A List of Vegan Yarns for Knitting and Crochet

Sourcing vegan yarn has become simpler in recent years with animal fibre allergies and ethical approaches to animal welfare. But when I looked for a master list, I could not find one. I am certain one exists, but perhaps its SEO is lacking. In any case, I search on Ravelry for fibre content and am listing some readily-available non-acrylic vegan yarns for knitting and crochet. If you know of others, add them in the comments!

 

non acrylic vegan yarns for knitting and crochet

A List of Vegan Yarns

Vegan-friendly yarn is a yarn that is made from non-animal fibre sources. This means absolutely no wool, silk, alpaca, mohair, angora, and so on. But some vegans are mindful of the environment too, so this list will focus on vegan-friendly yarns because these specifically have a lower environmental impact. What you’ll find here is a list focused on plant-based yarn materials, such as bamboo, cotton, kapok, hemp, linen, corn, soy, banana fibre silk, tencel, viscose, and aloo/nettle. Ideally, you want to source organic cotton which is more sustainable and minimize acrylic yarn elements.

Flora Fibres

Heidifeathers® Needle Felting Vegan Kit
100% Bamboo

Darn Good Yarn Banana Silk, Chunky
banana fiber

Blue Sky Fibers Organic Cotton, Worsted
100% Cotton

Blue Sky Alpacas Organic Cotton Yarn
100% Cotton

Blue Sky Fibers Organic Cotton Skinny, Sport
100% Cotton

Darn Good Yarn Single Ply Hemp, Sport
100% hemp

Lion Brand Nature’s Choice Organic Cotton, Worsted
100% Organically Grown Cotton

Debbie Bliss Eco Baby
100% Organic, Fair Trade Cotton Yarn

Lion Brand Cotton, Worsted
24/7 Cotton is a worsted-weight, mercerized 100percent natural fiber yarn

elann Go Lightly, Worsted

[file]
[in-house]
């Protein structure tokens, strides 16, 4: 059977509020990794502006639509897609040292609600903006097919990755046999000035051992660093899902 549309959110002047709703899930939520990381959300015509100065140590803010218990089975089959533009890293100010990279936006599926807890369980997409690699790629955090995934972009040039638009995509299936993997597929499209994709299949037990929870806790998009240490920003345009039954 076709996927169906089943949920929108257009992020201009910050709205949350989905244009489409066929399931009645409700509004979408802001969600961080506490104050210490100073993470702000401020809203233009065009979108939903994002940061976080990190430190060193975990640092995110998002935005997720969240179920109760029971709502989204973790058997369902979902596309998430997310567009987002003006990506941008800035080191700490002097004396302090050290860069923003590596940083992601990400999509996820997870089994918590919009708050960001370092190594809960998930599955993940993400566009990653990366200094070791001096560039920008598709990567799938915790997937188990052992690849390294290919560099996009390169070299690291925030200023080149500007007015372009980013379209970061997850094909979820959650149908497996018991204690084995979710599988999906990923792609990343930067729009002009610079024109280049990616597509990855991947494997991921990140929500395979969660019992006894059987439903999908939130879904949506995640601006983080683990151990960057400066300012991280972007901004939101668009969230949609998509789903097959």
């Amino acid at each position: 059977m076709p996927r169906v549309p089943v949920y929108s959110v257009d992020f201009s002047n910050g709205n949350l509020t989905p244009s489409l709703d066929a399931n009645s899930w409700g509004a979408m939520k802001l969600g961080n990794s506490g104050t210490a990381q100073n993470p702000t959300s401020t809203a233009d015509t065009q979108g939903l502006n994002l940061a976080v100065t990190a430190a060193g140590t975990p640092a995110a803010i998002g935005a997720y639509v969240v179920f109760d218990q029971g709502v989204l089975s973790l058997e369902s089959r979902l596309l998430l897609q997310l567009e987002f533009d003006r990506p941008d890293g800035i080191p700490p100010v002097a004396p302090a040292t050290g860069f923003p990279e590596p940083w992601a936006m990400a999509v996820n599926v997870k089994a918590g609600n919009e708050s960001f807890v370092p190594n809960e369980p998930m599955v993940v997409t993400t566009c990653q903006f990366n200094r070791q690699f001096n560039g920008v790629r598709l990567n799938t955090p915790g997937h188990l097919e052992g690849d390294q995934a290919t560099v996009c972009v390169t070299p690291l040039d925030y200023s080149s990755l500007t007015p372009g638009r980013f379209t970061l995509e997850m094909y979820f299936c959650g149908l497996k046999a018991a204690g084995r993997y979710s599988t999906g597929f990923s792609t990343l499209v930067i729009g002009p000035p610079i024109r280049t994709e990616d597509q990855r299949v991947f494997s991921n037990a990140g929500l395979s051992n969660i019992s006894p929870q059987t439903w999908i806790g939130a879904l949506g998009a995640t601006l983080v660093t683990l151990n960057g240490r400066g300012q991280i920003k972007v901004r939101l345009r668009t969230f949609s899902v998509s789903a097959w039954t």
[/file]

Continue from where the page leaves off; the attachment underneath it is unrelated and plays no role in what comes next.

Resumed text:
60% Cotton/ 40% Acrylic

Habu Textiles shosenshi linen paper, fingering/novelty
100% linen

Araucania Alumco Hand Painted, Worsted
50% Viscose, 50% Cotton

Araucania Caña Ruca Hand Painted, DK
100% Viscose

Myboshi, approx DK
15% Kapok, 85% Cotton

Pascuali Mais, approx Sport
100% viscose (from maize cellulose)

Schachenmayr Tahiti, approx Sock/Fingering/Sport
99% cotton, 1% polyester

Pascuali Nepal, approx Sport
60% Cotton, 28% Linen, 12% stinging nettle

Pascuali Re-Jeans, DK
100% cotton (contains recycled cotton)

Rowan Summerlite, 4ply
100% Cotton

Pakucho Flamme Twist, Worsted
100% Certified Organic Color Grown Cotton Fair Trade Cotton

Pro Lana Ocean Batic, approx Sport/DK
100% Cotton

Pakucho, Worsted
100% Certified Organic Color Grown Cotton Fair Trade Cotton

Pakucho, Lace (Cream)
100% Certified Organic Color Grown Cotton Fair Trade Cotton

Pakucho, Lace (Dark Green)
100% Certified Organic Color Grown Cotton Fair Trade Cotton

ChunkiChilli Organic Cotton
100% Turkish Cotton

Fettuccini Zpagetti T-Shirt Yarn
92% Cotton and 8% Elastin or Lycra

La Droguerie Bossa Nova, Worsted
50% Cellulose – Bamboo (Bast), 50% Cellulose – Linen / Flax

La Droguerie Bambou, DK
100% Cellulose – Bamboo (Bast)

La Droguerie Kaléido
92% Cellulose – Bamboo (Bast), 8% Cellulose – Linen / Flax

La Droguerie Lin
100% Cellulose – Linen / Flax

Cellulose Fiber for Spinning
100% vegan sustainable, biodegradable, and cruelty-free plant-based fibers

This is a partial list that I will add to as I encounter more options, but you can also look at Etsy for vegan yarn options. Like this handspun undyed banana silk!

Bamboo-Linen Knitting Yarn from La Droguerie in Paris France

 

Related Articles on Vegan Yarn

I will also link to a few select articles that were carefully researched and written by others on this topic to further your knowledge of the subject. The first two articles are especially informative and well-researched.